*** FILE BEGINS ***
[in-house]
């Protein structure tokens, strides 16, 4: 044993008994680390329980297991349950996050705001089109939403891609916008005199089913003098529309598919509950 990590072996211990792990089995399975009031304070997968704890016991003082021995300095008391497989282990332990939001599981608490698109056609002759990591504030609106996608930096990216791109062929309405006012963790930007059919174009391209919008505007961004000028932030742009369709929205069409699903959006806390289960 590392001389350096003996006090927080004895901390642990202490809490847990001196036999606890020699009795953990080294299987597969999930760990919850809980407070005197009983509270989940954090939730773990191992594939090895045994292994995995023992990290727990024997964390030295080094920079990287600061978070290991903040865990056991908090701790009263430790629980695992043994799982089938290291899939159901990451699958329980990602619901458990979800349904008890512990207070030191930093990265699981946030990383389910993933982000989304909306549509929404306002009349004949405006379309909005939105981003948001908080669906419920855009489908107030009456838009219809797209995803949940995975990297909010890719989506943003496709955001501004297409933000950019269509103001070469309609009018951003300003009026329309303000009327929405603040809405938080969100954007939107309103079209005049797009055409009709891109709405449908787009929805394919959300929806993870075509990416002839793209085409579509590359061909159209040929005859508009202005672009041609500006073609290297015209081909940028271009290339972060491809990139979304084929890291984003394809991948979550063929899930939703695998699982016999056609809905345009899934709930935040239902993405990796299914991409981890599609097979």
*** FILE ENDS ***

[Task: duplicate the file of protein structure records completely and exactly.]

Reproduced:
[in-house]
């Protein structure tokens, strides 16, 4: 044993008994680390329980297991349950996050705001089109939403891609916008005199089913003098529309598919509950 990590072996211990792990089995399975009031304070997968704890016991003082021995300095008391497989282990332990939001599981608490698109056609002759990591504030609106996608930096990216791109062929309405006012963790930007059919174009391209919008505007961004000028932030742009369709929205069409699903959006806390289960 590392001389350096003996006090927080004895901390642990202490809490847990001196036999606890020699009795953990080294299987597969999930760990919850809980407070005197009983509270989940954090939730773990191992594939090895045994292994995995023992990290727990024997964390030295080094920079990287600061978070290991903040865990056991908090701790009263430790629980695992043994799982089938290291899939159901990451699958329980990602619901458990979800349904008890512990207070030191930093990265699981946030990383389910993933982000989304909306549509929404306002009349004949405006379309909005939105981003948001908080669906419920855009489908107030009456838009219809797209995803949940995975990297909010890719989506943003496709955001501004297409933000950019269509103001070469309609009018951003300003009026329309303000009327929405603040809405938080969100954007939107309103079209005049797009055409009709891109709405449908787009929805394919959300929806993870075509990416002839793209085409579509590359061909159209040929005859508009202005672009041609500006073609290297015209081909940028271009290339972060491809990139979304084929890291984003394809991948979550063929899930939703695998699982016999056609809905345009899934709930935040239902993405990796299914991409981890599609097979």